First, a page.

Researchers from Rice University and Baylor College of Medicine have analyzed how influenza-related proteins help infect cells.
Tuesday, August 05, 2014
Water-cleanup Catalysts Tackle Biomass Upgrading
Rice University researchers register 4th ‘volcano plot’ for palladium-gold catalysts.
Tuesday, July 01, 2014
Researchers Tune in to Protein Pairs
Rice University team quantifies how mutations affect cell signaling in bacteria.
Tuesday, January 28, 2014
Scientific News
Researchers Develop Classification Model for Cancers Caused by KRAS
Most frequently mutated cancer gene help oncologists choose more effective cancer therapies.
Fixing Holes in the Heart Without Invasive Surgery
UV-light enabled catheter is a medical device which represents a major shift in how cardiac defects are repaired.
Chromosomal Chaos
Penn study forms basis for future precision medicine approaches for Sezary syndrome
Enzyme Malfunction May be Why Binge Drinking Can Lead to Alcoholism
A new study in mice shows that restoring the synthesis of a key brain chemical tied to inhibiting addictive behavior may help prevent alcohol cravings following binge drinking.
Key to Natural Detoxifier’s Reactivity Discovered
Results have implications for health, drug design and chemical synthesis.
New Treatment for Obesity Developed
Researchers at the University of Liverpool, working with a global healthcare company, have helped develop a new treatment for obesity.
New Protein Found in Immune Cells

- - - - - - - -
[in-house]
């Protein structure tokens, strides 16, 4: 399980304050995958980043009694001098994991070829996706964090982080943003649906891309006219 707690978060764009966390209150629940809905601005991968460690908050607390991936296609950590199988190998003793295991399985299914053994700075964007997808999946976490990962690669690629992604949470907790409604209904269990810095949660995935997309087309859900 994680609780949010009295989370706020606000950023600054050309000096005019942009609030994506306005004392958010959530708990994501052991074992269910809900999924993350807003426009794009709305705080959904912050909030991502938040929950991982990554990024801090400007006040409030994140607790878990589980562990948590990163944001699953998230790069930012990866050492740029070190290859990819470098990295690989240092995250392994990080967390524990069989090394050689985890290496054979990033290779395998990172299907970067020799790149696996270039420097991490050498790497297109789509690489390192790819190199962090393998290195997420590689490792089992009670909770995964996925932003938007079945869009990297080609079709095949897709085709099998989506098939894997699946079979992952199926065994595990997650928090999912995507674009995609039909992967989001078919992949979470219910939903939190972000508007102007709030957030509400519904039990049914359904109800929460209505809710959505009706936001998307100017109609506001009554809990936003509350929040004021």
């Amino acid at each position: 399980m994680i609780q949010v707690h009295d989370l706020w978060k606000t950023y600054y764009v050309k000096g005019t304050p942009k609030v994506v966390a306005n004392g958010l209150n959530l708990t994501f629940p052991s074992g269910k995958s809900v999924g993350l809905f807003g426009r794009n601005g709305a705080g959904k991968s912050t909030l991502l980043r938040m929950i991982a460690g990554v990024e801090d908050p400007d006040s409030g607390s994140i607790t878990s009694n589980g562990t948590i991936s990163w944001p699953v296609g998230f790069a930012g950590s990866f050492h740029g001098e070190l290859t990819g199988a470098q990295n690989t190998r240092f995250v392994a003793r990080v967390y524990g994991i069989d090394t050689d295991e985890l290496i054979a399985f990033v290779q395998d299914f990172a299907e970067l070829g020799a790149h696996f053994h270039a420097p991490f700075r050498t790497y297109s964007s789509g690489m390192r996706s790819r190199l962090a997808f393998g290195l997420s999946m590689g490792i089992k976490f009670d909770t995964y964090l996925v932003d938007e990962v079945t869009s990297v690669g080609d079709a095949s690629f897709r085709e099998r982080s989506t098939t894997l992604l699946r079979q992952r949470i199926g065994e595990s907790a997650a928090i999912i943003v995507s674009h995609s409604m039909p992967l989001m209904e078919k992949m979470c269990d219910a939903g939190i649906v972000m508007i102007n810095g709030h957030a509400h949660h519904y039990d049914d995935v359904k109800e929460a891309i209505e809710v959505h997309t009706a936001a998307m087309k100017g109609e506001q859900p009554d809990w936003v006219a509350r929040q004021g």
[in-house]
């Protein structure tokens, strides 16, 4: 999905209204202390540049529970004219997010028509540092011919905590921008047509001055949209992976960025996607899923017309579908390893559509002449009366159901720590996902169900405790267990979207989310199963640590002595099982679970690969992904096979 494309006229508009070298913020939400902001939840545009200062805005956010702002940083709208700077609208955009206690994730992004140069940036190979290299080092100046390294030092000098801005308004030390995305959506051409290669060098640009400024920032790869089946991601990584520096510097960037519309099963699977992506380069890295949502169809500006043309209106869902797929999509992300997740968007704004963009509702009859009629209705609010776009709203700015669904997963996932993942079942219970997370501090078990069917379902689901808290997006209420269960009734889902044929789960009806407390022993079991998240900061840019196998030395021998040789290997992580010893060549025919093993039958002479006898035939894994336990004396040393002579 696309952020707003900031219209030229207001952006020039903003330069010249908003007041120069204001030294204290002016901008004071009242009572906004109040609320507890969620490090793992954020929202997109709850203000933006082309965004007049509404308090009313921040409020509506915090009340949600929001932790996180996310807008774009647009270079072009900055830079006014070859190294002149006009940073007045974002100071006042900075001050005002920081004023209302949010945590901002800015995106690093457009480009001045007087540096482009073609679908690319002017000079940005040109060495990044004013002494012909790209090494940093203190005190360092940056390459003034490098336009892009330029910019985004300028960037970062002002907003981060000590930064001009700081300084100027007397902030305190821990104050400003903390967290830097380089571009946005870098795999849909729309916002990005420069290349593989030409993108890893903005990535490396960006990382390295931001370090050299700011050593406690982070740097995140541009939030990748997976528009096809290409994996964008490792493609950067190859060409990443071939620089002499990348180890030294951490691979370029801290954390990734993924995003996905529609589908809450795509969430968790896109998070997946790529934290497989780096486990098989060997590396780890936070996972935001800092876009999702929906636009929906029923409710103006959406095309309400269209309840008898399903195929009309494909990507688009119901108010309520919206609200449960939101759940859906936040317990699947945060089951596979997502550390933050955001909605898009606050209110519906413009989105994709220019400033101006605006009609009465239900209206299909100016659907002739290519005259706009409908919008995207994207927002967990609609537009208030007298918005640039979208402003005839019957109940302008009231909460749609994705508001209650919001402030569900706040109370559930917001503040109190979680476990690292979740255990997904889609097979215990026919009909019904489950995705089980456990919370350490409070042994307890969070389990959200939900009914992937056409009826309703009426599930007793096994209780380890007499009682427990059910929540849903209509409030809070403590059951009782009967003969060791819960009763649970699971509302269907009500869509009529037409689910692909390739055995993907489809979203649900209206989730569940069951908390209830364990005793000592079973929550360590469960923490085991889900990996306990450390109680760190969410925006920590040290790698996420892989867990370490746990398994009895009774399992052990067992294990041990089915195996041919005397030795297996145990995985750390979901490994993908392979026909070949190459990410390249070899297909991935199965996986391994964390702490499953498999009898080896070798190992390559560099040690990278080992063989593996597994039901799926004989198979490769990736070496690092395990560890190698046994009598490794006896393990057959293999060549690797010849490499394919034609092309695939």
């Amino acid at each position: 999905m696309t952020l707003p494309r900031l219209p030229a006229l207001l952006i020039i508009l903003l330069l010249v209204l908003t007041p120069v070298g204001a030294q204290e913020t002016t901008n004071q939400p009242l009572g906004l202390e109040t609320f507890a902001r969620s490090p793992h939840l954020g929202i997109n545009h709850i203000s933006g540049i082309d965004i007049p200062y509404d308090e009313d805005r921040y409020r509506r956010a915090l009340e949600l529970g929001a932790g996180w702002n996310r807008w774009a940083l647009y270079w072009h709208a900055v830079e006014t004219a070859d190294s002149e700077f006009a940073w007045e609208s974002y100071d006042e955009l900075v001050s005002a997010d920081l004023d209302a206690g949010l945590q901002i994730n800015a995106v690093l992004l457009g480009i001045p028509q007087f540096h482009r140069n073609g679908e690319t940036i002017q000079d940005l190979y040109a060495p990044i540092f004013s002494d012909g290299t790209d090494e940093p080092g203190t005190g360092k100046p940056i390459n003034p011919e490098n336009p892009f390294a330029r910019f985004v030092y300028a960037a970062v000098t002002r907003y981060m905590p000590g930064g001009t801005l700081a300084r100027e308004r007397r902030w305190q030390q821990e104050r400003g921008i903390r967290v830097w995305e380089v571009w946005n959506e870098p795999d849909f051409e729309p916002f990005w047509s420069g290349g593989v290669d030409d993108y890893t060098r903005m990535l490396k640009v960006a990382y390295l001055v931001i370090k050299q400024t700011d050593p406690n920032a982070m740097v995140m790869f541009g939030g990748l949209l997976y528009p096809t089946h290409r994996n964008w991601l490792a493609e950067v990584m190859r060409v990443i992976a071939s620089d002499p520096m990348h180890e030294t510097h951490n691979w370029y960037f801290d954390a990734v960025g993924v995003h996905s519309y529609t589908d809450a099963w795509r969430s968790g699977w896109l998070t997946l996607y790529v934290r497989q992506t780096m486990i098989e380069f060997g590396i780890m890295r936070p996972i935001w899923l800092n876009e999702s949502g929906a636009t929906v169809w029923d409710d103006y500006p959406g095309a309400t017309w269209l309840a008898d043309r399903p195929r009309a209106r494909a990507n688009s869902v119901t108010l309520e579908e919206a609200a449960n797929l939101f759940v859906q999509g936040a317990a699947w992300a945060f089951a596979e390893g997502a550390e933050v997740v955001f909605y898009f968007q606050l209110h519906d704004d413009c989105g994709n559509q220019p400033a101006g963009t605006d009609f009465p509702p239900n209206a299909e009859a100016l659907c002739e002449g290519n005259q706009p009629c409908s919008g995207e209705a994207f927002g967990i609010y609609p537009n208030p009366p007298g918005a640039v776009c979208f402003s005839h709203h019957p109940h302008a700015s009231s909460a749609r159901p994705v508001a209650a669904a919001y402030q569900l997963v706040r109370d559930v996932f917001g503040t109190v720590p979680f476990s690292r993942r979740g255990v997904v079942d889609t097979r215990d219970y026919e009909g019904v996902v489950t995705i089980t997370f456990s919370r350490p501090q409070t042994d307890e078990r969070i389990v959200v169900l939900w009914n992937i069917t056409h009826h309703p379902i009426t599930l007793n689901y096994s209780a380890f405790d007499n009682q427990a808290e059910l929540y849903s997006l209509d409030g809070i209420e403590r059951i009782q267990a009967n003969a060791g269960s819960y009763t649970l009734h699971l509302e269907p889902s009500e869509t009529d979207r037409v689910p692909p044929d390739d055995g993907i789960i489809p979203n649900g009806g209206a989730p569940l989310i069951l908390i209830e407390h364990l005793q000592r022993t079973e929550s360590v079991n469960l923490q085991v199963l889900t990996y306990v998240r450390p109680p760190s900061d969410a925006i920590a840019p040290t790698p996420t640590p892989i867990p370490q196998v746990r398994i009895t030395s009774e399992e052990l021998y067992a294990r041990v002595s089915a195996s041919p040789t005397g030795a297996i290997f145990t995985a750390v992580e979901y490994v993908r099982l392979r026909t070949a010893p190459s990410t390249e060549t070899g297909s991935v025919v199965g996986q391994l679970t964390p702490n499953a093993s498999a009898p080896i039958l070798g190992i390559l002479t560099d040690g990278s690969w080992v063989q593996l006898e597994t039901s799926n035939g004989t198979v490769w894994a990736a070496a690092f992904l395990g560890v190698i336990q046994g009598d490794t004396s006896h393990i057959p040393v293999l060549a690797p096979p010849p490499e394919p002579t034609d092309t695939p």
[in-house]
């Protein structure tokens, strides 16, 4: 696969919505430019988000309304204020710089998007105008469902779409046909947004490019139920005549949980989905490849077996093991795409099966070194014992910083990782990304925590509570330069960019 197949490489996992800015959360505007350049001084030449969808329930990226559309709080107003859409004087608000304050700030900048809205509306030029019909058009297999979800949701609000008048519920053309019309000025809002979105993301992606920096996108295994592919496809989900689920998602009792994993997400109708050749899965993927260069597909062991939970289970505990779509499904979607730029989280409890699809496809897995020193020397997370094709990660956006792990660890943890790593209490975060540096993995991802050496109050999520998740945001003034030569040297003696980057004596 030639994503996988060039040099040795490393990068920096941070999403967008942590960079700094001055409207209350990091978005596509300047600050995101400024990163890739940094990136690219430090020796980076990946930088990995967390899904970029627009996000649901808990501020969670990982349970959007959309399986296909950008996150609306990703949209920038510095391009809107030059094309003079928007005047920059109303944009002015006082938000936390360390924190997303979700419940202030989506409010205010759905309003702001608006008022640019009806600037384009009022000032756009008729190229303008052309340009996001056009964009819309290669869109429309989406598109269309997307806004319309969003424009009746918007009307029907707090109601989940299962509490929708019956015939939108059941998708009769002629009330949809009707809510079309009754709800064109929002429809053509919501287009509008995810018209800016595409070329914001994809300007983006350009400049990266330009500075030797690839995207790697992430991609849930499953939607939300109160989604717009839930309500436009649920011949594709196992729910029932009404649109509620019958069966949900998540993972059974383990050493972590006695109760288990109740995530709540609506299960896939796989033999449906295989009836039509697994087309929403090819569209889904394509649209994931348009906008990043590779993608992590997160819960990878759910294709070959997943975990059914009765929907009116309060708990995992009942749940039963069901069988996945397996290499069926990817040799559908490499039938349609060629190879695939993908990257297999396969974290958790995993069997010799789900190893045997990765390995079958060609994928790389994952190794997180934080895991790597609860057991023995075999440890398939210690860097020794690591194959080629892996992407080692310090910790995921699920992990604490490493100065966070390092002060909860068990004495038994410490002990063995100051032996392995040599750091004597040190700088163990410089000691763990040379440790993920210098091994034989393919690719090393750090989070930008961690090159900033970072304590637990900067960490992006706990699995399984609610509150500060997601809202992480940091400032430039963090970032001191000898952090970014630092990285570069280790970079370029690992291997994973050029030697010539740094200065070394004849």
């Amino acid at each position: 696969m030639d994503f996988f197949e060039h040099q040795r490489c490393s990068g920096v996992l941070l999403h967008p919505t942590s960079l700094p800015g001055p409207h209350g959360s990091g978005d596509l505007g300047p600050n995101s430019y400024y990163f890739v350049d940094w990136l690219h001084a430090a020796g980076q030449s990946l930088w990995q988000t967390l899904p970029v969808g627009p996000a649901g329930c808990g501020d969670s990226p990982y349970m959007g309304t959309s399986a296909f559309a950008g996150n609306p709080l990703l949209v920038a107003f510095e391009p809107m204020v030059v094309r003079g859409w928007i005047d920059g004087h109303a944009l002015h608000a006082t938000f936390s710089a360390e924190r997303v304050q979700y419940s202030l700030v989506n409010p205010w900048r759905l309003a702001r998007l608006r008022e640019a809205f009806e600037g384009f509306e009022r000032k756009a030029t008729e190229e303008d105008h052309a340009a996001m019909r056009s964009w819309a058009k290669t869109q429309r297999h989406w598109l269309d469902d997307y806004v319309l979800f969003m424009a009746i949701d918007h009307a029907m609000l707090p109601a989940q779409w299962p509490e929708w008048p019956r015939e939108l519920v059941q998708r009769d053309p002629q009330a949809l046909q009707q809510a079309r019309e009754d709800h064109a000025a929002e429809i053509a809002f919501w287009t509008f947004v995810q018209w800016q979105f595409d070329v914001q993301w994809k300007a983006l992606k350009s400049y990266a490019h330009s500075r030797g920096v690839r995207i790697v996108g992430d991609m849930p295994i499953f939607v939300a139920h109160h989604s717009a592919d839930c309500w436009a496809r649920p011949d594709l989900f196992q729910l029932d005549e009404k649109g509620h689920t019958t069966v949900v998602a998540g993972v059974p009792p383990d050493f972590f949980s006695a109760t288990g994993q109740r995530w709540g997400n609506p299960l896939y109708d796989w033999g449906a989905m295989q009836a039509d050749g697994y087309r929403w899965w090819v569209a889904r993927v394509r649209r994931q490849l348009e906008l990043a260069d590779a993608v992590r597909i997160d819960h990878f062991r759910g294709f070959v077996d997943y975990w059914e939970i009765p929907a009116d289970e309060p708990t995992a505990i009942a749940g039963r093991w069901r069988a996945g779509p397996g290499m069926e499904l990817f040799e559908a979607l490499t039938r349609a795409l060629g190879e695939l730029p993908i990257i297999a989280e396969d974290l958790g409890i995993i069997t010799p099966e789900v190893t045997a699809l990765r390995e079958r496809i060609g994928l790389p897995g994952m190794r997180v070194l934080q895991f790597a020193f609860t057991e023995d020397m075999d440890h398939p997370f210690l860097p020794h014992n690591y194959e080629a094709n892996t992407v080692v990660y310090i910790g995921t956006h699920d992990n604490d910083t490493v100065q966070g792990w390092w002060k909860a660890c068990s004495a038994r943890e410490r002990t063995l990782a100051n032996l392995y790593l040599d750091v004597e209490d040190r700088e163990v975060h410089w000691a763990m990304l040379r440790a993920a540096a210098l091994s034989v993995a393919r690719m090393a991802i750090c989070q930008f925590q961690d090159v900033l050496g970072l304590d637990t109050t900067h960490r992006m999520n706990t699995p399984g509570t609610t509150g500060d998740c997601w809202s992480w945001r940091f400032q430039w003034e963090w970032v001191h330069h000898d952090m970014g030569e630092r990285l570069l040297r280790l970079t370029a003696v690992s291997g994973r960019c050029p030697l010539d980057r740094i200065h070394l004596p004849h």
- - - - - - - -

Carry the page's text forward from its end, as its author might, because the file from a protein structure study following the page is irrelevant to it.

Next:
Immunobiologists from the University of Freiburg discover Kidins220/ARMS in B cells and demonstrate its functions.
Will Brain Palpation Soon Be Possible?
Researchers have developed non-invasive brain imaging technique which provides the same information as physical palpation.
Shaking Up the Foundations of Epigenetics
Researchers at the Centre for Genomic Regulation (CRG) and the University of Barcelona (UB) published a study that challenges some of the current beliefs about epigenetics.
Groundbreaking Computer Program Diagnoses Cancer in Two Days
Researchers have combined genetics with computer science and created a new diagnostic technology can with 85 per cent certainty identify the source of the disease and thus target treatment and, ultimately, improve the prognosis for the patient.
Scroll Up
Scroll Down
Skyscraper Banner

Skyscraper Banner
Go to LabTube
Go to eposters
Access to the latest scientific news
Exclusive articles
Upload and share your posters on ePosters
Latest presentations and webinars
View a library of 1,800+ scientific and medical posters
2,600+ scientific and medical posters
A library of 2,500+ scientific videos on LabTube
3,800+ scientific videos